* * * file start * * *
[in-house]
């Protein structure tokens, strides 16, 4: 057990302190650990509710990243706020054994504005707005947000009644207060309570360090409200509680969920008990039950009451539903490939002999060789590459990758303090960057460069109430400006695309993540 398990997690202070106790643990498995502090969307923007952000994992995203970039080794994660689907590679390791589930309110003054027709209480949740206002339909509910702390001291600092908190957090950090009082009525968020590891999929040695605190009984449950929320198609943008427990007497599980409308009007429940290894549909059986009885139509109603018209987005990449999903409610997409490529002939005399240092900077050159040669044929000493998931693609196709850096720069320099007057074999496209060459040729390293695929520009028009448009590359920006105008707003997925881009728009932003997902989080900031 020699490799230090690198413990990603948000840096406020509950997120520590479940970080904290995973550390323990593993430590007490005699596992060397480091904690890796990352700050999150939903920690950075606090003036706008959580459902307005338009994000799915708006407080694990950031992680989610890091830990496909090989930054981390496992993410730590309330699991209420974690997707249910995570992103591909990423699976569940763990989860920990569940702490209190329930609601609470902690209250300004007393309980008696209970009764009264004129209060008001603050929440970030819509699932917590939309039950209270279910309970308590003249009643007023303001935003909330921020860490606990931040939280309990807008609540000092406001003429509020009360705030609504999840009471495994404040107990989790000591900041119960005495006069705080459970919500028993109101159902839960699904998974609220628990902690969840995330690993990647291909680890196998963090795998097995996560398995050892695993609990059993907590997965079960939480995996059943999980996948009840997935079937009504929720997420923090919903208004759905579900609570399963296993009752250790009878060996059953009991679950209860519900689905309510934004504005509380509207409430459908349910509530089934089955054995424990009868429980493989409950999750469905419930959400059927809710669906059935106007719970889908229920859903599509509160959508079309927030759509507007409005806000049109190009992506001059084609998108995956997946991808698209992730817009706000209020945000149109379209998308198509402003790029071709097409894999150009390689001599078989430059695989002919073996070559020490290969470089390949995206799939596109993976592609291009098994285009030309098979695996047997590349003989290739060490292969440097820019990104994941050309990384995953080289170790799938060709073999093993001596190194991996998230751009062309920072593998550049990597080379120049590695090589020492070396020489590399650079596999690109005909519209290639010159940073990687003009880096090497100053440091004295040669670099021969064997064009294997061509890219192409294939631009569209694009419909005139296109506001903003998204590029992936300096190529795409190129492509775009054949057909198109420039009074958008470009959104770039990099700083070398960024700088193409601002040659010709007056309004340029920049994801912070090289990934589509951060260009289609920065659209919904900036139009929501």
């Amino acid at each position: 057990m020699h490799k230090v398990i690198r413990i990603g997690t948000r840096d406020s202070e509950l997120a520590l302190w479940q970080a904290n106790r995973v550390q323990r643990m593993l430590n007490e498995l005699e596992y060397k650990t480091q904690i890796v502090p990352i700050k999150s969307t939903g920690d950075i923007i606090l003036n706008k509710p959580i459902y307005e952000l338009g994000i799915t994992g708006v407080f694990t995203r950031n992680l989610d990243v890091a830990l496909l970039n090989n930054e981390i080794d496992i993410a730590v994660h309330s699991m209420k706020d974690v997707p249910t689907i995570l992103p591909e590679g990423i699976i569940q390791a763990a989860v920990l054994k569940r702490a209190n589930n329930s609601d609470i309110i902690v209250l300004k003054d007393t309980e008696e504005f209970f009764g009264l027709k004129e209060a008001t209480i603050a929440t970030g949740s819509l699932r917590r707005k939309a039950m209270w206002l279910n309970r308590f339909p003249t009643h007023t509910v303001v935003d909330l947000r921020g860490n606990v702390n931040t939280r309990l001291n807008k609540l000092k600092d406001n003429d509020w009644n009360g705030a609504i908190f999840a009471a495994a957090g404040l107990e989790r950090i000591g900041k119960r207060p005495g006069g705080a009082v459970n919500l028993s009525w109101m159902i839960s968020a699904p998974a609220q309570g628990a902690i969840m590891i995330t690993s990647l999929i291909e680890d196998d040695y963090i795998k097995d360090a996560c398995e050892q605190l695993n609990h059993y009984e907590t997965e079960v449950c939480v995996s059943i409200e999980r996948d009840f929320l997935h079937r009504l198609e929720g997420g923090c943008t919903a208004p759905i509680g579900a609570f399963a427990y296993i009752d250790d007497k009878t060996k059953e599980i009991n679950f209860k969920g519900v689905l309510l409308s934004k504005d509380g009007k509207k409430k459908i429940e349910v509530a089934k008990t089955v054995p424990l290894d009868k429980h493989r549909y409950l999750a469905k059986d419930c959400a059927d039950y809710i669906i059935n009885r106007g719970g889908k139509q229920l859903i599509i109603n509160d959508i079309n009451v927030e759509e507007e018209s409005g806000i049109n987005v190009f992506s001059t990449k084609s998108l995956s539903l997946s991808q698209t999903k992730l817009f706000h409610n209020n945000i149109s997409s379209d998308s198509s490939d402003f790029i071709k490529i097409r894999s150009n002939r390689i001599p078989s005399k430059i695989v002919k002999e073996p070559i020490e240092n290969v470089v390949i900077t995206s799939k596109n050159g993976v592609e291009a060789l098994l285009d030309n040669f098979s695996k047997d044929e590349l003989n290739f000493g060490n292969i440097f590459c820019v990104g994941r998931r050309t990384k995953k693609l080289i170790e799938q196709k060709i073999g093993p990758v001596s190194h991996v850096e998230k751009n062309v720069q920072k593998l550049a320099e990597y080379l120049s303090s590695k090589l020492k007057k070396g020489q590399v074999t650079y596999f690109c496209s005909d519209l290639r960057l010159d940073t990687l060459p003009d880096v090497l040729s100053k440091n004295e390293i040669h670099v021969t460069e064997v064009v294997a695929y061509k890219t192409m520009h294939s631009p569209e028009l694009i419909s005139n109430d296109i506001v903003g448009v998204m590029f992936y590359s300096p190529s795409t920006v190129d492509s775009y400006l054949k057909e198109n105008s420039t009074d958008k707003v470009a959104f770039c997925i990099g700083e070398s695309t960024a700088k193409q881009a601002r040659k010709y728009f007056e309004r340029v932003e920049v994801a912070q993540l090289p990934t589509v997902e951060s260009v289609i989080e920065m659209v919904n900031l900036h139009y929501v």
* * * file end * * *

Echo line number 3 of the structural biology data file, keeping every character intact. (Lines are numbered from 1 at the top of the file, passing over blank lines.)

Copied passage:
């Amino acid at each position: 057990m020699h490799k230090v398990i690198r413990i990603g997690t948000r840096d406020s202070e509950l997120a520590l302190w479940q970080a904290n106790r995973v550390q323990r643990m593993l430590n007490e498995l005699e596992y060397k650990t480091q904690i890796v502090p990352i700050k999150s969307t939903g920690d950075i923007i606090l003036n706008k509710p959580i459902y307005e952000l338009g994000i799915t994992g708006v407080f694990t995203r950031n992680l989610d990243v890091a830990l496909l970039n090989n930054e981390i080794d496992i993410a730590v994660h309330s699991m209420k706020d974690v997707p249910t689907i995570l992103p591909e590679g990423i699976i569940q390791a763990a989860v920990l054994k569940r702490a209190n589930n329930s609601d609470i309110i902690v209250l300004k003054d007393t309980e008696e504005f209970f009764g009264l027709k004129e209060a008001t209480i603050a929440t970030g949740s819509l699932r917590r707005k939309a039950m209270w206002l279910n309970r308590f339909p003249t009643h007023t509910v303001v935003d909330l947000r921020g860490n606990v702390n931040t939280r309990l001291n807008k609540l000092k600092d406001n003429d509020w009644n009360g705030a609504i908190f999840a009471a495994a957090g404040l107990e989790r950090i000591g900041k119960r207060p005495g006069g705080a009082v459970n919500l028993s009525w109101m159902i839960s968020a699904p998974a609220q309570g628990a902690i969840m590891i995330t690993s990647l999929i291909e680890d196998d040695y963090i795998k097995d360090a996560c398995e050892q605190l695993n609990h059993y009984e907590t997965e079960v449950c939480v995996s059943i409200e999980r996948d009840f929320l997935h079937r009504l198609e929720g997420g923090c943008t919903a208004p759905i509680g579900a609570f399963a427990y296993i009752d250790d007497k009878t060996k059953e599980i009991n679950f209860k969920g519900v689905l309510l409308s934004k504005d509380g009007k509207k409430k459908i429940e349910v509530a089934k008990t089955v054995p424990l290894d009868k429980h493989r549909y409950l999750a469905k059986d419930c959400a059927d039950y809710i669906i059935n009885r106007g719970g889908k139509q229920l859903i599509i109603n509160d959508i079309n009451v927030e759509e507007e018209s409005g806000i049109n987005v190009f992506s001059t990449k084609s998108l995956s539903l997946s991808q698209t999903k992730l817009f706000h409610n209020n945000i149109s997409s379209d998308s198509s490939d402003f790029i071709k490529i097409r894999s150009n002939r390689i001599p078989s005399k430059i695989v002919k002999e073996p070559i020490e240092n290969v470089v390949i900077t995206s799939k596109n050159g993976v592609e291009a060789l098994l285009d030309n040669f098979s695996k047997d044929e590349l003989n290739f000493g060490n292969i440097f590459c820019v990104g994941r998931r050309t990384k995953k693609l080289i170790e799938q196709k060709i073999g093993p990758v001596s190194h991996v850096e998230k751009n062309v720069q920072k593998l550049a320099e990597y080379l120049s303090s590695k090589l020492k007057k070396g020489q590399v074999t650079y596999f690109c496209s005909d519209l290639r960057l010159d940073t990687l060459p003009d880096v090497l040729s100053k440091n004295e390293i040669h670099v021969t460069e064997v064009v294997a695929y061509k890219t192409m520009h294939s631009p569209e028009l694009i419909s005139n109430d296109i506001v903003g448009v998204m590029f992936y590359s300096p190529s795409t920006v190129d492509s775009y400006l054949k057909e198109n105008s420039t009074d958008k707003v470009a959104f770039c997925i990099g700083e070398s695309t960024a700088k193409q881009a601002r040659k010709y728009f007056e309004r340029v932003e920049v994801a912070q993540l090289p990934t589509v997902e951060s260009v289609i989080e920065m659209v919904n900031l900036h139009y929501v």